One of the drivers for the digitalization of the oil industry is the development of hard-to-reach fields, primarily offshore. In particular, ExxonMobil has launched comprehensive real-time drilling support based on logging data and drilling rig sensors. This is based on three activities: 1) data collection from hundreds of sensors at the bottom of the well and on the drilling rig; 2) transfer of the data received to a remote drilling operations support centre; 3) updating of the digital model of the well in real time with feedback to the drilling rig. As a result, the company has achieved a 50% increase in well productivity over the past five years with a $40 reduction in the time needed to build new wells, while also reducing NPT by 10%. In November 2018, ExxonMobil also introduced a new SMART by GEP® platform, consisting of a single, unified cloud solution. The system has many features allowing users to perform key actions in one place, including managing supplier profiles or monitoring the status of key contractor activities.
In its turn, Shell is actively introducing unmanned technologies in hydrocarbon production on its platforms in the North Sea, as well as automatic adjustment of production volumes depending on external factors. Data is collected using receivers, sensors, drones and satellites before being transmitted through an optical fibre to a single control centre. Monitoring and analysis of all indicators occur automatically. As a result, there are no people in the hydrocarbon production area, thereby drastically reducing risks and operating expenses. According to the company’s own estimates, it has been able to increase production by 3,000 barrels per day. Shell explains that it is one of the first companies in the world to introduce smart oil deposit technology. As a result, each field is monitored by thousands of sensors built into the equipment. For example, valves and pumps send data on temperature, pressure and other oilfield parameters to onshore control centres. Teams of engineers monitor production in real time and all decisions are made on an on-going basis. Previously this took at least a week.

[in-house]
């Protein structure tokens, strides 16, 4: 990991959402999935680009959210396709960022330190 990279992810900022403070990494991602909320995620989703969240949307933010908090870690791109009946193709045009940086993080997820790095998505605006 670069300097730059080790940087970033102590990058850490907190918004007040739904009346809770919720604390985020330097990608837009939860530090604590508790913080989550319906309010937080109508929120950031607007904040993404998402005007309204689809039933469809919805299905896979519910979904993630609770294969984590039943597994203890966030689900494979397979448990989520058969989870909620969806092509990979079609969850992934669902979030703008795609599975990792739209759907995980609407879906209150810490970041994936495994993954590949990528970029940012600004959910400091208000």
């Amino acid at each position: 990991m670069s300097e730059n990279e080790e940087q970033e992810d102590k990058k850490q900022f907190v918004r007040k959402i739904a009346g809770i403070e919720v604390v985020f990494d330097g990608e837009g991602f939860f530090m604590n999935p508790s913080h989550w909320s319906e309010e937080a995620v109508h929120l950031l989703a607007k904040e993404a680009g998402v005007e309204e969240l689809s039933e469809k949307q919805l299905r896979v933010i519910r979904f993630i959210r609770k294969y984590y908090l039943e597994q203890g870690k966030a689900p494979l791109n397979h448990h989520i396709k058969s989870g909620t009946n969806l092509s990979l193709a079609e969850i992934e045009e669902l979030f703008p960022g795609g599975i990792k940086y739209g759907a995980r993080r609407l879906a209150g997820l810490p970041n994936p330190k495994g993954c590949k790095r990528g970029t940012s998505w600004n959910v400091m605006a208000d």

In 2019, Gazprom Neft, one of the largest Russian oil companies, together with Zyfra Group, started to implement “smart” solutions at some of its fields. The company expects to halve Gazprom Neft’s major project implementation times and thereby optimize the timing of first oil production from those fields. With plans to implement about 500 initiatives in the sphere of digitalization and digital transformation, Gazprom Neft has set up a cluster of technology centres acting as operators of developments in the field of applied IT solutions. To stimulate the creation of new IT solutions, the company is also developing its own digital production management platform. In particular, the project creates digital twins of all production plants for integration within a single management system.